Wonder of Wonders in Navajo Nation, Coconino County, AZ

Saturday, October 8th
Another extremely rare bird was discovered in Arizona last Sunday, October 2nd, when birders Jason Wilder and Chuck Larue decided to check a very remote area on Navajo Land, northeast of Flagstaff. What they found at Round Cedar Lake (two depressions of shallow water in reddish-brown desert) was a LESSER SAND PLOVER. With a name like that, you might think this small wading shorebird could be found on a beach near you in Canada or USA, but it would be extraordinary for it to show up there.

Why? It breeds in Siberia, that very extensive area of northern Russia that, in its most eastern extension reaches toward Alaska. So, we have Siberia reaching toward mainland Alaska and we have Attu Island, the westernmost point of land in the USA (one of the Aleutian Islands) reaching toward Siberia. Makes sense to look for the bird on Attu - a desolate place that Big-Year Birders flock to in search of such Asian rarities. (by hiring a private plane)

After breeding, the LESSER SAND PLOVER forms migratory flocks from its various breeding grounds (Mongolia, the Himalayas as well as Siberia) and flies off in July toward Africa, the Middle East and many other southern countries and continents to spend the winter.

The Plover’s habitat for nesting (February-July) includes tundra, deserts and steppe (vast treeless grasslands with little rainfall). Photos below will show similar habitat where we found the bird today on Navajo land.

The bird winters on tidal flats, sandy beaches, estuaries, mud-flats and streams. So, I’m wondering if it intends to spend the winter at Round Cedar Lake where it has the two shallow lakes to itself, or whether it intends to fill up on all the bugs and worms it can find there to continue its migration. The LESSER SAND PLOVER we observed appeared to be a juvenile.

Lesser Sand Plover (sometimes called "Mongolian Plover") was patrolling the edges of two shallow lakes- rather small for us to find but other birders present got us onto it immediately

Our group: Moe at the spotting scope, Muriel & Marceline; also other Arizona birders, Ken Murphy (left) and Jeremy Medina (rear).
Habitat where Round Cedar Lake fills two depression in this desert

Our dirt entrance road continued on past the lakes, cutting between them, so we watched the LESSER SAND PLOVER fly from the pond on the north where we first located it, to the one south where we turned and moved to that lake. In both cases, the bird would walk/run a short distance, stop; then go again. We observed it getting bugs from the top of the lake water but it also pecked in the muddy shoreline a lot.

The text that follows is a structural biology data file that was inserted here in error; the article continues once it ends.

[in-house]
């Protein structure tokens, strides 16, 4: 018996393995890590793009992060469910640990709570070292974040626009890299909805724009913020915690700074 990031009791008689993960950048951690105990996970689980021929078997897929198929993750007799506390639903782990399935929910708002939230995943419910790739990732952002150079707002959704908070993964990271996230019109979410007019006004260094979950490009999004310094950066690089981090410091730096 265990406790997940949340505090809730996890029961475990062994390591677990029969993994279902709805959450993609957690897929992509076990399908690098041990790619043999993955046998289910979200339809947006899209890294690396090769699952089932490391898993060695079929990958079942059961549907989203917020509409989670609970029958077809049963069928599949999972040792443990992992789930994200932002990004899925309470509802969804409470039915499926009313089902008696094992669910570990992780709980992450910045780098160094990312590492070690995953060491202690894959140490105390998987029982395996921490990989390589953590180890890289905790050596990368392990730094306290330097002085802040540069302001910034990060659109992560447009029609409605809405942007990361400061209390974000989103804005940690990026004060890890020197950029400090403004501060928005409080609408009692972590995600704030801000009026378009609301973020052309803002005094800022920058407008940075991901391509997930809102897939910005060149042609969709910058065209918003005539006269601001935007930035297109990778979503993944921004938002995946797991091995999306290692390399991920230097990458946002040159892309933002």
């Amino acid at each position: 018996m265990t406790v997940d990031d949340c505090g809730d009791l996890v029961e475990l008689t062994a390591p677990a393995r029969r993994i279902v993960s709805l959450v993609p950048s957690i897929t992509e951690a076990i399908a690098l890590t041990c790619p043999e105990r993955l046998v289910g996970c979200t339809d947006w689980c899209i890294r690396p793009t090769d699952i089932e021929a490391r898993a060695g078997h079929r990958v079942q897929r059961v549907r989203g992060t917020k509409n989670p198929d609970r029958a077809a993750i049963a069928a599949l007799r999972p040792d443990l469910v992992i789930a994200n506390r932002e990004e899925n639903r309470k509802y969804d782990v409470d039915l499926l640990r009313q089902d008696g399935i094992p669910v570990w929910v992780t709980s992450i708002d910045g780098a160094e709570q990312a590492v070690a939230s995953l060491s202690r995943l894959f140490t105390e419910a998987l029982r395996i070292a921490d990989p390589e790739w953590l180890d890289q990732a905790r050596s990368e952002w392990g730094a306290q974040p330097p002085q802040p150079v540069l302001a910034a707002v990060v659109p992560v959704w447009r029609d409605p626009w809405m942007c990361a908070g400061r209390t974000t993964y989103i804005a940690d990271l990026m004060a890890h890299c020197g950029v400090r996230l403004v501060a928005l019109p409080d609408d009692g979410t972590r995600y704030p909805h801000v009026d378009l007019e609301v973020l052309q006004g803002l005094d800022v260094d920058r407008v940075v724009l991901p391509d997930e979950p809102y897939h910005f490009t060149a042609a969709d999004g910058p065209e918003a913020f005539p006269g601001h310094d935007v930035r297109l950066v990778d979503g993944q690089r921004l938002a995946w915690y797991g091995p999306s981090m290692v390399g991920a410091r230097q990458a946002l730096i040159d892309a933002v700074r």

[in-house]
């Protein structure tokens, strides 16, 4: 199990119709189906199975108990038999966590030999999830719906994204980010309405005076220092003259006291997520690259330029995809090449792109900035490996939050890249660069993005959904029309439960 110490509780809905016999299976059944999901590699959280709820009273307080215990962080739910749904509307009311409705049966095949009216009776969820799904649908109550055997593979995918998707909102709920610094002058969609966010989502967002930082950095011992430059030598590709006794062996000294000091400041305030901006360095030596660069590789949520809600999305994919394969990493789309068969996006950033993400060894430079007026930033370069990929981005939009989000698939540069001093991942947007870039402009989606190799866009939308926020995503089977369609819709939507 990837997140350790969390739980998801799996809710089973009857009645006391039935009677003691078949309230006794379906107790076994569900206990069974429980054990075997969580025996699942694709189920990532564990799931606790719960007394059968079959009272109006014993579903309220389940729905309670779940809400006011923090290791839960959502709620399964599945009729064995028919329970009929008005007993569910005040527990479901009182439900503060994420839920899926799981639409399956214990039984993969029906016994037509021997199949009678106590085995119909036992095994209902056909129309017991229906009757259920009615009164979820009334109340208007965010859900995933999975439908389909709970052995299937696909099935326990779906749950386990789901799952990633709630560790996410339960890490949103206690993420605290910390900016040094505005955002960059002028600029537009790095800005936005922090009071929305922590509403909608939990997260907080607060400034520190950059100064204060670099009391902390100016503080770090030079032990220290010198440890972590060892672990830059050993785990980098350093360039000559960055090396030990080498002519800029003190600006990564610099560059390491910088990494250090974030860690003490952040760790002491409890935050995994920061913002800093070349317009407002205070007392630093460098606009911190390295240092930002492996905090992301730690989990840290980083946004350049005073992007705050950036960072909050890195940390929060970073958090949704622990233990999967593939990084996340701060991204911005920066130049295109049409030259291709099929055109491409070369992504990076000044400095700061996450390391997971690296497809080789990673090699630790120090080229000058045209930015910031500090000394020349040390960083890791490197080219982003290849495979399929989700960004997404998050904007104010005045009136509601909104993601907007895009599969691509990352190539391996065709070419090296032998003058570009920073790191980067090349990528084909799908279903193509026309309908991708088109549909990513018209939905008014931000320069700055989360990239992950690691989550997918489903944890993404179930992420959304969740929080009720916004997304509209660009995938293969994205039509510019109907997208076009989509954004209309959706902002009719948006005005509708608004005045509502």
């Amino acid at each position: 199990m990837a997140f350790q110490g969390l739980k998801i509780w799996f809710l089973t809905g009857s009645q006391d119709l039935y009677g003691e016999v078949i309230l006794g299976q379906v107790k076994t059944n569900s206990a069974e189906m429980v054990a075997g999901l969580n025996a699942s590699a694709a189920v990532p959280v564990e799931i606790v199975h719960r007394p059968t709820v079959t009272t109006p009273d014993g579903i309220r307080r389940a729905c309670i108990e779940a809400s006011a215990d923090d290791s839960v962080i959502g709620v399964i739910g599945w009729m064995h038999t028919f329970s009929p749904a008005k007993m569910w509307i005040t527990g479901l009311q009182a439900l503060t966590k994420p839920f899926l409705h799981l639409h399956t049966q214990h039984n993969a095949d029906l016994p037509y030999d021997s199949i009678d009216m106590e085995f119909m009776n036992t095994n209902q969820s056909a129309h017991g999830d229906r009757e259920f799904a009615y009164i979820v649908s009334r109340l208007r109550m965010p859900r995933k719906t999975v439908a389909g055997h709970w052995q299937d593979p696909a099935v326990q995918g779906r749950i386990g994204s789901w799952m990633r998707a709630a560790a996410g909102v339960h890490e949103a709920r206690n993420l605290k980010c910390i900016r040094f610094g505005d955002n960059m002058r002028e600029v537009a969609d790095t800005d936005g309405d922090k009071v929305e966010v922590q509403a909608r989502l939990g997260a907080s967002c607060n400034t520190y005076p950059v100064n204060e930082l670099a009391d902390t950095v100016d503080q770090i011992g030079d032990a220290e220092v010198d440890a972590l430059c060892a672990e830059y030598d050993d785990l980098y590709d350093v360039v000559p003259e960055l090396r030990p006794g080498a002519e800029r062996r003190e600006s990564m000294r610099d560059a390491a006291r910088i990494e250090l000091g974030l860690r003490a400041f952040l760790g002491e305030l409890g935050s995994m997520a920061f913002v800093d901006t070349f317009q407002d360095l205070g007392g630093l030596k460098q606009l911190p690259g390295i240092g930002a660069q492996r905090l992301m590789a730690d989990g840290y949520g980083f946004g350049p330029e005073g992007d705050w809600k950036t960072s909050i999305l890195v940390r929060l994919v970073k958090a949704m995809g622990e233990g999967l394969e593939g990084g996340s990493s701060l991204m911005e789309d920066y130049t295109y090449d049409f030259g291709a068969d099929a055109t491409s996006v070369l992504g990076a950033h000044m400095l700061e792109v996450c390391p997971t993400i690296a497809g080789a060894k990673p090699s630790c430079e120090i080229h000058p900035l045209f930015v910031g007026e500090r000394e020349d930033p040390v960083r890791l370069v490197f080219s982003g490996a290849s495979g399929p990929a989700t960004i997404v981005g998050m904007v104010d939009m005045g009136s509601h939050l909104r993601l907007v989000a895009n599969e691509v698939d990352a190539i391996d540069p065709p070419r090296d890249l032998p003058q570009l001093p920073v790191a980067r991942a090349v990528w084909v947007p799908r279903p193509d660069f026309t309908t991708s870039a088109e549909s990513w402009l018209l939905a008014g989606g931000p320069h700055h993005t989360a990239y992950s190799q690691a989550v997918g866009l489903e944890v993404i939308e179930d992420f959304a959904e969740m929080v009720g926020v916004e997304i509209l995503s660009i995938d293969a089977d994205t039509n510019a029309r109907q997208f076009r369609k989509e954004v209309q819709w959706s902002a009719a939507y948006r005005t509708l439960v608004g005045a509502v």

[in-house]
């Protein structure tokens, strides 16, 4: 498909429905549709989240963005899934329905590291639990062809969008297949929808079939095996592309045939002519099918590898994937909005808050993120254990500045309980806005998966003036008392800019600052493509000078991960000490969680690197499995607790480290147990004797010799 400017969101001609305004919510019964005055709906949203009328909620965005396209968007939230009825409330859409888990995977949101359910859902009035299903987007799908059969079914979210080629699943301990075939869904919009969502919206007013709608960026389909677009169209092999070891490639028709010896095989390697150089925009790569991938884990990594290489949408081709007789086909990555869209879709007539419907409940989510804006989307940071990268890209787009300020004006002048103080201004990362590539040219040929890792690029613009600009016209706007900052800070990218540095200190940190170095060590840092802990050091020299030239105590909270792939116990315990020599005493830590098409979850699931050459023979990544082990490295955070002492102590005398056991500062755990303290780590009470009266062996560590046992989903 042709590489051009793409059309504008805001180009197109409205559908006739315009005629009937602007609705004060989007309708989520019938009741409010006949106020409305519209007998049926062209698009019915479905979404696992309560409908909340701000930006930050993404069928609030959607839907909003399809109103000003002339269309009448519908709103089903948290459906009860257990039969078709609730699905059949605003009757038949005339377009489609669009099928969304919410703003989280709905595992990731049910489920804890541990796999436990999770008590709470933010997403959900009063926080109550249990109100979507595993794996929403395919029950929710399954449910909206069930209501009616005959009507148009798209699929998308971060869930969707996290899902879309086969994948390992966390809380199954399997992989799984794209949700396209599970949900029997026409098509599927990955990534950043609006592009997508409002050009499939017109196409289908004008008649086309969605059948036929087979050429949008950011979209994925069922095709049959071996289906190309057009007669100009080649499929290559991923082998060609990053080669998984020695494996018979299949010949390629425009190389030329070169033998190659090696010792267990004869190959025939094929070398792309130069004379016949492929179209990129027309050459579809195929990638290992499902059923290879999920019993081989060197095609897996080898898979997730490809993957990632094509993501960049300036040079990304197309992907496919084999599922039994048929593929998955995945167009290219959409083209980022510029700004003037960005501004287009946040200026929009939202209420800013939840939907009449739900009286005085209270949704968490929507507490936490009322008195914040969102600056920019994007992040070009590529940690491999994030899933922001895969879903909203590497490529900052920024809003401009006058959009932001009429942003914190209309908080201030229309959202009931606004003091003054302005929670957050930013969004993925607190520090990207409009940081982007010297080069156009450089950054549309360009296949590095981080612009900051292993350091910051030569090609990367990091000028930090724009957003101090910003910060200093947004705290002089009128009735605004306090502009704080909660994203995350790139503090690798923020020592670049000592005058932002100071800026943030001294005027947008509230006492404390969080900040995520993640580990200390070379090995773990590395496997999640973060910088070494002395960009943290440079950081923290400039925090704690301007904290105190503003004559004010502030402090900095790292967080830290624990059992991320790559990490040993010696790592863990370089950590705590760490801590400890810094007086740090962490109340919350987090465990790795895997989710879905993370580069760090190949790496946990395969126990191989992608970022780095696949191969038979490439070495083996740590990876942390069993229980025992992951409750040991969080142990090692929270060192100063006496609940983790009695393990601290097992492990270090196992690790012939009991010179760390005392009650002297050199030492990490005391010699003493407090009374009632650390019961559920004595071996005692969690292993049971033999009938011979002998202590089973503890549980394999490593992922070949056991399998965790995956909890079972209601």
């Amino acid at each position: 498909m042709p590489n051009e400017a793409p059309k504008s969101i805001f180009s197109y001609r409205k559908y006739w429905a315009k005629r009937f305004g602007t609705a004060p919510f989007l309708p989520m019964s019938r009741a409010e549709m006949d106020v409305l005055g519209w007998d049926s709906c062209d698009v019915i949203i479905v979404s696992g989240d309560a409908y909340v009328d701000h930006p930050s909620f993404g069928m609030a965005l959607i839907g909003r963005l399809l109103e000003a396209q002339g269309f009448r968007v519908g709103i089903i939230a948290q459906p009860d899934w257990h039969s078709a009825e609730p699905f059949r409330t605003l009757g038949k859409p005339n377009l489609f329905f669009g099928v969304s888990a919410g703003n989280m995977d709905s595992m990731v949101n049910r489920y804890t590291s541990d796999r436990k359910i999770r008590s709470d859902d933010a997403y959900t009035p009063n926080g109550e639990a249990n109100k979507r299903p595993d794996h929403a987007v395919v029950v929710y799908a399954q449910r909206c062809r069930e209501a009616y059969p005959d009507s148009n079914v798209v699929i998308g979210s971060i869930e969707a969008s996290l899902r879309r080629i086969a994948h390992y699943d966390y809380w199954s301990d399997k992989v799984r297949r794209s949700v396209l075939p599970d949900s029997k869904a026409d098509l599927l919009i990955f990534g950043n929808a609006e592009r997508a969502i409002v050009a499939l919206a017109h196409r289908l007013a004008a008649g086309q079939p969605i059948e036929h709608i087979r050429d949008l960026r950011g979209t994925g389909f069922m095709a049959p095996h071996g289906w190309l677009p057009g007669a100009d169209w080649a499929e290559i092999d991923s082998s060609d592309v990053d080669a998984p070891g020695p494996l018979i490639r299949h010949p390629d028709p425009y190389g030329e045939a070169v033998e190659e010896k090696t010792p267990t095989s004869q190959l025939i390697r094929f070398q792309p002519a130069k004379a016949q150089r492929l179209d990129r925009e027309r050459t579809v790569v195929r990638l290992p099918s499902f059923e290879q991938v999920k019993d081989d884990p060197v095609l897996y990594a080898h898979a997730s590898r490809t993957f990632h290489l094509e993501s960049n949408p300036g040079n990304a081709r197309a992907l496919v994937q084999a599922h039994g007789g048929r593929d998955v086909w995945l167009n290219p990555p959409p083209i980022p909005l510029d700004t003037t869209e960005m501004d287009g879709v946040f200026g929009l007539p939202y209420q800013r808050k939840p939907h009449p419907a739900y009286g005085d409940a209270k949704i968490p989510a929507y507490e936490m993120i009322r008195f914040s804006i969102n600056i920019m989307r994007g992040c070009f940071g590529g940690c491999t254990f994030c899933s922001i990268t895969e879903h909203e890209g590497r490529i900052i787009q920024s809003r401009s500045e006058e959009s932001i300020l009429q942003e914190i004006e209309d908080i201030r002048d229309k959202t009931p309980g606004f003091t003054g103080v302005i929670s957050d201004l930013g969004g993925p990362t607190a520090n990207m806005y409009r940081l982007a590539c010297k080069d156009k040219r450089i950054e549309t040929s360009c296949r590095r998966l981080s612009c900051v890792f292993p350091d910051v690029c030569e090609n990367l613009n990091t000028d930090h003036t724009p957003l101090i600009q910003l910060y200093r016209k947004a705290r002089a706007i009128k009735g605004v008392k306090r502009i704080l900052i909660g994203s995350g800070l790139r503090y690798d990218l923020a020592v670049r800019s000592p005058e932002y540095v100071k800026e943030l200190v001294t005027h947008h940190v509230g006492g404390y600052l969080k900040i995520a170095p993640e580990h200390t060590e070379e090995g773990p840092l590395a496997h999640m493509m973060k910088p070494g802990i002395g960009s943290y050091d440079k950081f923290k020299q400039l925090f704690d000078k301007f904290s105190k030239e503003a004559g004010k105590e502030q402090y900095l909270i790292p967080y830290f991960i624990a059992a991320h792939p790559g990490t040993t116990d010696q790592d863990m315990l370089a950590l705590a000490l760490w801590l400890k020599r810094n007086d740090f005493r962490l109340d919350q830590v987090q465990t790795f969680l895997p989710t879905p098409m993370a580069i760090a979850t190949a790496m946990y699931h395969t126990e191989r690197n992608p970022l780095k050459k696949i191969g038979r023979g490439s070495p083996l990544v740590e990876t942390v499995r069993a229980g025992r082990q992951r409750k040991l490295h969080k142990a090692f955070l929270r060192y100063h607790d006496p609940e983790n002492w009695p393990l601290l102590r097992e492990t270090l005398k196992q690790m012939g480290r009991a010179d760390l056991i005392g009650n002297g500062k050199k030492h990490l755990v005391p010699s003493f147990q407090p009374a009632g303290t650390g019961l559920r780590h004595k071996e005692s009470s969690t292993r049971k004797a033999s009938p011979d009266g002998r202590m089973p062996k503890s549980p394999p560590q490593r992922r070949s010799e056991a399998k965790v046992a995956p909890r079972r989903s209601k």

Distant photo of the LESSER SAND PLOVER where it pecked its way along the far shore of the north pond
Unlike the Semi-palmated Plover, its white throat line doesn't continue around to its back. Its nape is gray/brown. 
Lesser Sand Plover a/k/a Mongolian Sand Plover

Questions fill my mind:
How did just one Lesser Sand Plover end up at Round Cedar Lake?
How long had it been there before being discovered?
Was it flying south when Hurricane Newton came north from Mexico through the Gulf of California in early September bringing the bird north on its swirling winds? (as it did with the Wedge-rumped Storm-Petrel that landed in Riverview Lake, Mesa, not far from Bass Pro)

With Moe Bell, Muriel Neddermeyer and Marceline VandeWater, I stayed and watched the LESSER SAND PLOVER for an hour. We were rewarded with the plover coming close to us to take a bath. 

Bath time, close enough for me to get some awesome photos:

This photo by Muriel Neddermeyer
With feathers fluffed and preening complete, the LESSER SAND PLOVER starts walking again

Other birds present included a Barn Swallow, a couple American Pipits and a flock of Horned Larks. This solitary LESSER SAND PLOVER had this place all to itself for foraging and I'm thinking it may like to stay.

Since we had arrived by 8 a.m., we stopped and birded at Picture Canyon and Kachina Wetlands on our return home. Lightning hurried us away from Kachina, and Moe had to find his way through a torrential downpour that included hail as we drove south on I-17.

The bird's duration at this spot remains unknown. But to birders who definitely want to see such a rarity, it's timeline began last Sunday, October 2nd. I'm grateful that the LESSER SAND PLOVER was still here a week later for our Phoenix-area group as well as for others (including out-of-state birders).

Memorable day, indeed!

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